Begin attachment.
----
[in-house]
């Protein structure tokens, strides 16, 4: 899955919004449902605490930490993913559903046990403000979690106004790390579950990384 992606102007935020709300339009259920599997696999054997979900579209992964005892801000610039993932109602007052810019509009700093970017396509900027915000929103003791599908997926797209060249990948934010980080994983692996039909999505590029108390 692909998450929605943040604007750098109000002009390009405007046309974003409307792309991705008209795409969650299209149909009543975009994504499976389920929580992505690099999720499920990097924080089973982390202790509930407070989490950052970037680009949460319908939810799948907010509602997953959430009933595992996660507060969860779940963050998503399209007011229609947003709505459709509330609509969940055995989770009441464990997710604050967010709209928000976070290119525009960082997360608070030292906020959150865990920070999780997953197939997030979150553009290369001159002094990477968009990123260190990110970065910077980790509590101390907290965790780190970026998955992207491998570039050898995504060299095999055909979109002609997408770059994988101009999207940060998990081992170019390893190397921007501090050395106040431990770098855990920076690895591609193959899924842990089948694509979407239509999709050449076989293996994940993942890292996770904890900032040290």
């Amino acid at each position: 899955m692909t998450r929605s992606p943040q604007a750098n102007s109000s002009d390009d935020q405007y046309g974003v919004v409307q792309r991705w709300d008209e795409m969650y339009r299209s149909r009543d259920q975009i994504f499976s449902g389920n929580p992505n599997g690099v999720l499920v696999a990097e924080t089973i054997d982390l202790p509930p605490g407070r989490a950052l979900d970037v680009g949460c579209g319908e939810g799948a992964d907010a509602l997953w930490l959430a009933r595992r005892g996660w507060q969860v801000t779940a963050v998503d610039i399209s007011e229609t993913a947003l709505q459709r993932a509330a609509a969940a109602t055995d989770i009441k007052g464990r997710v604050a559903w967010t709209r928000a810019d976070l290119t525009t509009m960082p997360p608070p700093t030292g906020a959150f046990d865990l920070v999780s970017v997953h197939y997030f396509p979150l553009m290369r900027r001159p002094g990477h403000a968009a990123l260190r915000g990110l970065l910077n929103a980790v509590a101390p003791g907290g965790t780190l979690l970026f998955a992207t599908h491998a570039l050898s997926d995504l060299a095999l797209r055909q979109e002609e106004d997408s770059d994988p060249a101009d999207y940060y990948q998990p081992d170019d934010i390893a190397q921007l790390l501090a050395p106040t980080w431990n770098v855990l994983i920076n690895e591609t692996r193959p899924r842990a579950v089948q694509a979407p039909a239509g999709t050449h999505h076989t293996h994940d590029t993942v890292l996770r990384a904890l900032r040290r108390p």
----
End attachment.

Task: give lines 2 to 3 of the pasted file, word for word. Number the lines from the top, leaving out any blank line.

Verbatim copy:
């Protein structure tokens, strides 16, 4: 899955919004449902605490930490993913559903046990403000979690106004790390579950990384 992606102007935020709300339009259920599997696999054997979900579209992964005892801000610039993932109602007052810019509009700093970017396509900027915000929103003791599908997926797209060249990948934010980080994983692996039909999505590029108390 692909998450929605943040604007750098109000002009390009405007046309974003409307792309991705008209795409969650299209149909009543975009994504499976389920929580992505690099999720499920990097924080089973982390202790509930407070989490950052970037680009949460319908939810799948907010509602997953959430009933595992996660507060969860779940963050998503399209007011229609947003709505459709509330609509969940055995989770009441464990997710604050967010709209928000976070290119525009960082997360608070030292906020959150865990920070999780997953197939997030979150553009290369001159002094990477968009990123260190990110970065910077980790509590101390907290965790780190970026998955992207491998570039050898995504060299095999055909979109002609997408770059994988101009999207940060998990081992170019390893190397921007501090050395106040431990770098855990920076690895591609193959899924842990089948694509979407239509999709050449076989293996994940993942890292996770904890900032040290």
């Amino acid at each position: 899955m692909t998450r929605s992606p943040q604007a750098n102007s109000s002009d390009d935020q405007y046309g974003v919004v409307q792309r991705w709300d008209e795409m969650y339009r299209s149909r009543d259920q975009i994504f499976s449902g389920n929580p992505n599997g690099v999720l499920v696999a990097e924080t089973i054997d982390l202790p509930p605490g407070r989490a950052l979900d970037v680009g949460c579209g319908e939810g799948a992964d907010a509602l997953w930490l959430a009933r595992r005892g996660w507060q969860v801000t779940a963050v998503d610039i399209s007011e229609t993913a947003l709505q459709r993932a509330a609509a969940a109602t055995d989770i009441k007052g464990r997710v604050a559903w967010t709209r928000a810019d976070l290119t525009t509009m960082p997360p608070p700093t030292g906020a959150f046990d865990l920070v999780s970017v997953h197939y997030f396509p979150l553009m290369r900027r001159p002094g990477h403000a968009a990123l260190r915000g990110l970065l910077n929103a980790v509590a101390p003791g907290g965790t780190l979690l970026f998955a992207t599908h491998a570039l050898s997926d995504l060299a095999l797209r055909q979109e002609e106004d997408s770059d994988p060249a101009d999207y940060y990948q998990p081992d170019d934010i390893a190397q921007l790390l501090a050395p106040t980080w431990n770098v855990l994983i920076n690895e591609t692996r193959p899924r842990a579950v089948q694509a979407p039909a239509g999709t050449h999505h076989t293996h994940d590029t993942v890292l996770r990384a904890l900032r040290r108390p």